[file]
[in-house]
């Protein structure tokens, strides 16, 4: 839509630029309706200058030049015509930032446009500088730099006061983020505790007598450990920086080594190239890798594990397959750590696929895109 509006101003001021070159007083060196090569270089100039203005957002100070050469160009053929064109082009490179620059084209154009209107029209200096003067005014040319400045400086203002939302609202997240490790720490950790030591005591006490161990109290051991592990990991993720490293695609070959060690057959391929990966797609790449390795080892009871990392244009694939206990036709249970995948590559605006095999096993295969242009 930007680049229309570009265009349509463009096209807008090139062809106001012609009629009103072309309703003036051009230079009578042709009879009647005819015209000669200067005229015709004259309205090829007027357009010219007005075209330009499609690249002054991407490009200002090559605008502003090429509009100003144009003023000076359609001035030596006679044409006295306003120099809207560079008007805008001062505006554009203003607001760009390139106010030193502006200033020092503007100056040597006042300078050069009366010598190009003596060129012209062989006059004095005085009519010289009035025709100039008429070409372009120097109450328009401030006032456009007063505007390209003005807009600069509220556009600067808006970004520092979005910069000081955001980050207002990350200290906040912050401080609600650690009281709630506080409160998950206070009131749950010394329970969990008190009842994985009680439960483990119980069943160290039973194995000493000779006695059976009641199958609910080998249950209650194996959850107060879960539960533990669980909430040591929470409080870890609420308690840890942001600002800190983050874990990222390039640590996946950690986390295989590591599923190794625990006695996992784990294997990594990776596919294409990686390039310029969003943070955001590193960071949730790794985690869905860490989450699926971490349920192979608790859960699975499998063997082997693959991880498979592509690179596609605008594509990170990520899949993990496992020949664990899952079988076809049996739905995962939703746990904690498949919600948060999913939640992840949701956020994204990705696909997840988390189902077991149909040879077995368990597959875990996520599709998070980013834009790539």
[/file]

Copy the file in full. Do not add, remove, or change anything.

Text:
[in-house]
């Protein structure tokens, strides 16, 4: 839509630029309706200058030049015509930032446009500088730099006061983020505790007598450990920086080594190239890798594990397959750590696929895109 509006101003001021070159007083060196090569270089100039203005957002100070050469160009053929064109082009490179620059084209154009209107029209200096003067005014040319400045400086203002939302609202997240490790720490950790030591005591006490161990109290051991592990990991993720490293695609070959060690057959391929990966797609790449390795080892009871990392244009694939206990036709249970995948590559605006095999096993295969242009 930007680049229309570009265009349509463009096209807008090139062809106001012609009629009103072309309703003036051009230079009578042709009879009647005819015209000669200067005229015709004259309205090829007027357009010219007005075209330009499609690249002054991407490009200002090559605008502003090429509009100003144009003023000076359609001035030596006679044409006295306003120099809207560079008007805008001062505006554009203003607001760009390139106010030193502006200033020092503007100056040597006042300078050069009366010598190009003596060129012209062989006059004095005085009519010289009035025709100039008429070409372009120097109450328009401030006032456009007063505007390209003005807009600069509220556009600067808006970004520092979005910069000081955001980050207002990350200290906040912050401080609600650690009281709630506080409160998950206070009131749950010394329970969990008190009842994985009680439960483990119980069943160290039973194995000493000779006695059976009641199958609910080998249950209650194996959850107060879960539960533990669980909430040591929470409080870890609420308690840890942001600002800190983050874990990222390039640590996946950690986390295989590591599923190794625990006695996992784990294997990594990776596919294409990686390039310029969003943070955001590193960071949730790794985690869905860490989450699926971490349920192979608790859960699975499998063997082997693959991880498979592509690179596609605008594509990170990520899949993990496992020949664990899952079988076809049996739905995962939703746990904690498949919600948060999913939640992840949701956020994204990705696909997840988390189902077991149909040879077995368990597959875990996520599709998070980013834009790539």